Jan 28, 2015
It’s the beginning of the year and I have found myself not wanting to set any new personal goals
for 2015. Why? Because I seldom keep them and then I feel so disappointed in myself.
But I've had another think about it, and I've come to the realisation that I've been going about it the wrong way. I’m an “all or nothing” sort of person, so the goals I tend to set are quite ambitious. For example, I might say that I need to get some exercise this year and that going to the gym regularly would be a good idea. Well, a few years ago, with the very self-same goal, I organised a personal trainer believing that the money I paid, and the personal interest of the trainer, would guilt and encourage me to stick to my plan. Well it did, for a few months, and then because the trainer was inexperienced working with someone my age, I ended up with medical problems. Well, that was the excuse I needed to give up. I didn't find another trainer because, let’s face it, the trainer wasn't the real problem; I was.
I’m not a gym bunny and I hated doing organised exercise for the sake of it.
Here are the three ideas that I’m embracing this year to stick to my goals. Try them out yourself and see how it goes.
- I’m undertaking to make my goals, really, really manageable, subscribing to the theory that doing a little bit is better than nothing at all. Walking every evening after work is too ambitious and vague. Walking up my steep hill to catch a bus to work, and then getting off the bus two stops before my regular stop, is a much more manageable and realistic goal. It’s better than driving the car into work, and I can start off by doing it once a week and then increasing the number of days.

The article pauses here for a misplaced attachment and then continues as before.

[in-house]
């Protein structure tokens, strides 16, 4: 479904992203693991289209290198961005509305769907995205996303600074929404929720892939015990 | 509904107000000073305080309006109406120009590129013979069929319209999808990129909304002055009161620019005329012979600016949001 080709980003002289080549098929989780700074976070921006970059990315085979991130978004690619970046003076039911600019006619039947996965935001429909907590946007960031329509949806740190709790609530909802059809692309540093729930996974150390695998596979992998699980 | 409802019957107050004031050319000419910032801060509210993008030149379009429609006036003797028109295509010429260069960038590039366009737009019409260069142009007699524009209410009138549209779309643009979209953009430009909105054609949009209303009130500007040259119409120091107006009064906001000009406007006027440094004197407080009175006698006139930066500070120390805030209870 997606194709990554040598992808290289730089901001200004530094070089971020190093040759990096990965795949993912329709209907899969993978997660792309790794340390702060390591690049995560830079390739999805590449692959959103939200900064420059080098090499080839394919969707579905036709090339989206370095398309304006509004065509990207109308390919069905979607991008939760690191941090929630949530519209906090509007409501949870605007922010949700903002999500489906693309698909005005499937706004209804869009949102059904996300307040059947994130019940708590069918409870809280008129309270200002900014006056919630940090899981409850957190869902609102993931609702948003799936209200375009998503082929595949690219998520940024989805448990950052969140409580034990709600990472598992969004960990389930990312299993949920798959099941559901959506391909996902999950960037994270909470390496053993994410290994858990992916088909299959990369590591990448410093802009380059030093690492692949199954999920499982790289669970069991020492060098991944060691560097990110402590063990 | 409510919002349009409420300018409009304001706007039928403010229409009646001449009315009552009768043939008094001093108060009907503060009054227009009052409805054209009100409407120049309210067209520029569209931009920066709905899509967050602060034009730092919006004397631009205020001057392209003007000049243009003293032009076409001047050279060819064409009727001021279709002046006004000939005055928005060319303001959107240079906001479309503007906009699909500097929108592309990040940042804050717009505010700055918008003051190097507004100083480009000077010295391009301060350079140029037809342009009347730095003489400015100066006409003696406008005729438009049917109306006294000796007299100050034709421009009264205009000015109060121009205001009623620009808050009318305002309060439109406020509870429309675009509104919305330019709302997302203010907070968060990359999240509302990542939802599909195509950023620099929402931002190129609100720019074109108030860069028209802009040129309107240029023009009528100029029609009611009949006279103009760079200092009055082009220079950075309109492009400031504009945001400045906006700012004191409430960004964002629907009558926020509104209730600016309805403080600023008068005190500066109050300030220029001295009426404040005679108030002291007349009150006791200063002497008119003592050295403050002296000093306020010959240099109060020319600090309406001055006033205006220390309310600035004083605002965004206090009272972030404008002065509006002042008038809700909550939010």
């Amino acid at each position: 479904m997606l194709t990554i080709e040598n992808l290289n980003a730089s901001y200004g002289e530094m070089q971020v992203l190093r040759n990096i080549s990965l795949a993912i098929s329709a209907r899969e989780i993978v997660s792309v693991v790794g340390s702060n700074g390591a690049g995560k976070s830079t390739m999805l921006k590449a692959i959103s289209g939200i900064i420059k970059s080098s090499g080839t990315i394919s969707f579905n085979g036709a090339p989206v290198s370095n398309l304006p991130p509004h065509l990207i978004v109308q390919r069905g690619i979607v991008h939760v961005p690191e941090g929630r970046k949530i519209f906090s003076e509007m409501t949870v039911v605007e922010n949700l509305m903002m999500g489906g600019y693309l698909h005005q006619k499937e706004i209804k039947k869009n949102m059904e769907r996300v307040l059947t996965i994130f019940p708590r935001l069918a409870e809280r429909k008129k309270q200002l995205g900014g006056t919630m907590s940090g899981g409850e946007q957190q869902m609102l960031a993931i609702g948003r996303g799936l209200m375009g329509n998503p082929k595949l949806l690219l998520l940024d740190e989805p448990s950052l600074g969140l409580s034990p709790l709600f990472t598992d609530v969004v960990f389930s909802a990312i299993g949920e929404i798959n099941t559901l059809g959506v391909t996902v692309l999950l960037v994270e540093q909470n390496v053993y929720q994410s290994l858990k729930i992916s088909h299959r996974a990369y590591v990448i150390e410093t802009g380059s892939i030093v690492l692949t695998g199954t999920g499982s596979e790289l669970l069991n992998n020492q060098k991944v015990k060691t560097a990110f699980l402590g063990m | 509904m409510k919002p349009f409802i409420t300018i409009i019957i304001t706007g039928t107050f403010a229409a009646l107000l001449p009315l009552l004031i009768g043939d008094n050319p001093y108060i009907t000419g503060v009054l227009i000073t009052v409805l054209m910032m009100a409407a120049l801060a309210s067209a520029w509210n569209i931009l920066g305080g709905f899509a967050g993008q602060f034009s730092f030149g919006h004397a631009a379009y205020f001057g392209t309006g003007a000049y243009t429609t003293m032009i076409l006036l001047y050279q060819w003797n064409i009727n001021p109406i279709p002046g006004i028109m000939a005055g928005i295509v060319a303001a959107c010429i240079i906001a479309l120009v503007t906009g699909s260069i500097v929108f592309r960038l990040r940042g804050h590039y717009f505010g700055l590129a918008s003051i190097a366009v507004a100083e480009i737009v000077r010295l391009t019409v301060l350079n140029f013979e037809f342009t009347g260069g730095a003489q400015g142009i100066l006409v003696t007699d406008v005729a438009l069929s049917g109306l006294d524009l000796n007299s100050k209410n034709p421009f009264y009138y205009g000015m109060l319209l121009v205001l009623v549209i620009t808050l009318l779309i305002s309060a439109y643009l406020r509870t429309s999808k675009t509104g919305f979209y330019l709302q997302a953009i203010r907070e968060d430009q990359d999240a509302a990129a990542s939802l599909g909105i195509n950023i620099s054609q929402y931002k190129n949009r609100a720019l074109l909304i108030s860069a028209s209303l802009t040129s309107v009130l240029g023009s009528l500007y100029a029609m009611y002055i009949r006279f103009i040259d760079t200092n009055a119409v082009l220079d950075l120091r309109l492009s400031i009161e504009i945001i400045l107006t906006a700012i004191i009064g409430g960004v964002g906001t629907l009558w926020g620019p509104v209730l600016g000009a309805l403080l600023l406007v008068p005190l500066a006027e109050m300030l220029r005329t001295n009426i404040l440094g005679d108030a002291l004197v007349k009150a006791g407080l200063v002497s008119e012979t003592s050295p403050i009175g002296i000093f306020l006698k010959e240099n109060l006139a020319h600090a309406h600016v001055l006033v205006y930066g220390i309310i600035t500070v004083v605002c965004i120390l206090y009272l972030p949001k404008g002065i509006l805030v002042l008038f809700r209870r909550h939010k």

- It’s a good idea to piggyback on an existing habit, so that I’m more likely to stick to it. A “tweak” is so much easier than forming a whole new habit or goal! So, for example, I never walk after work because things are too variable and prone to excuses – the weather, what time I get home, preparing dinner, kids’ activities, and so on. Catching a bus is a realistic and cost-efficient alternative to driving in to work and is something I could do because I've done it (occasionally) in the past.
- I’m making it visible and planning to involve my daughter, because she takes no prisoners! I have a calendar on the fridge (where else) and will mark off my little victories.
For me, it’s a case of a “good enough” goal representing an improvement, rather than setting the goal at the ideal. I believe that these tweaks are more likely to succeed for me! Wish me luck!